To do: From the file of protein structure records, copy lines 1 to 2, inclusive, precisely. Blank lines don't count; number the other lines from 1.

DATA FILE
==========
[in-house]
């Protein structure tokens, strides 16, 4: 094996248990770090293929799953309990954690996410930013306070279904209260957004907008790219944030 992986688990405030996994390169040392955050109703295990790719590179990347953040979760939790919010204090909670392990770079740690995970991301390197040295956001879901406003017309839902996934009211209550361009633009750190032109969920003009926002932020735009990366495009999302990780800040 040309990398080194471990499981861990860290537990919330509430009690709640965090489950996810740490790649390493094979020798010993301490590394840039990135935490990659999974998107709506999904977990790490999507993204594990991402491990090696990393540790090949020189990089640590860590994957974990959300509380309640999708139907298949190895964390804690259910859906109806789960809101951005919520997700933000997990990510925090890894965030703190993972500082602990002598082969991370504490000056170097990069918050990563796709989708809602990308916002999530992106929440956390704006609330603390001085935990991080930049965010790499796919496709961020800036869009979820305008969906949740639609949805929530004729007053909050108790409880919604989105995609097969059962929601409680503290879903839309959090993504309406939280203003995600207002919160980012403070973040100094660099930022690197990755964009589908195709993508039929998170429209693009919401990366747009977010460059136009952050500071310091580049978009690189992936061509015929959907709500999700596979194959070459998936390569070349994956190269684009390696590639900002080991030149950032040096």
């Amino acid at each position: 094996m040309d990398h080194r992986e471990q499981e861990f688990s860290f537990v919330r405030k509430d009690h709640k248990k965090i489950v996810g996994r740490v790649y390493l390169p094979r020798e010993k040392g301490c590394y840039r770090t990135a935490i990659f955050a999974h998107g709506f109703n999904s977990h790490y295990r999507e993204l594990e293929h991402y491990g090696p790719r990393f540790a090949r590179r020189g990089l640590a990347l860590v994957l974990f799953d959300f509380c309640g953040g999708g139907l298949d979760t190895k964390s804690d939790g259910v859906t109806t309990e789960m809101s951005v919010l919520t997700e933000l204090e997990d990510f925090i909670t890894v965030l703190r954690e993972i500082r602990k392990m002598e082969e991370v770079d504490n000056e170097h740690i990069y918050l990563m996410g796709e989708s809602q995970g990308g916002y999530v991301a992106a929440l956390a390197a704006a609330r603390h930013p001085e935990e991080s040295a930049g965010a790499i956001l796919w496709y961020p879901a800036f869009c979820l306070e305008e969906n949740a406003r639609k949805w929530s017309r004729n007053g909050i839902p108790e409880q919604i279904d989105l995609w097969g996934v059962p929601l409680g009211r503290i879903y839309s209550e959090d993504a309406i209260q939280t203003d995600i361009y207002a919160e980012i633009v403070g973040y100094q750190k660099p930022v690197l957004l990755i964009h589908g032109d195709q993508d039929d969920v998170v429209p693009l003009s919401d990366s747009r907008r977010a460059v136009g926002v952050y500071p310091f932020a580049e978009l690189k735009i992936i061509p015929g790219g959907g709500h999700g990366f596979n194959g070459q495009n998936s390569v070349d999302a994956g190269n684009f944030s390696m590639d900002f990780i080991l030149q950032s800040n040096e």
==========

[in-house]
């Protein structure tokens, strides 16, 4: 094996248990770090293929799953309990954690996410930013306070279904209260957004907008790219944030 992986688990405030996994390169040392955050109703295990790719590179990347953040979760939790919010204090909670392990770079740690995970991301390197040295956001879901406003017309839902996934009211209550361009633009750190032109969920003009926002932020735009990366495009999302990780800040 040309990398080194471990499981861990860290537990919330509430009690709640965090489950996810740490790649390493094979020798010993301490590394840039990135935490990659999974998107709506999904977990790490999507993204594990991402491990090696990393540790090949020189990089640590860590994957974990959300509380309640999708139907298949190895964390804690259910859906109806789960809101951005919520997700933000997990990510925090890894965030703190993972500082602990002598082969991370504490000056170097990069918050990563796709989708809602990308916002999530992106929440956390704006609330603390001085935990991080930049965010790499796919496709961020800036869009979820305008969906949740639609949805929530004729007053909050108790409880919604989105995609097969059962929601409680503290879903839309959090993504309406939280203003995600207002919160980012403070973040100094660099930022690197990755964009589908195709993508039929998170429209693009919401990366747009977010460059136009952050500071310091580049978009690189992936061509015929959907709500999700596979194959070459998936390569070349994956190269684009390696590639900002080991030149950032040096």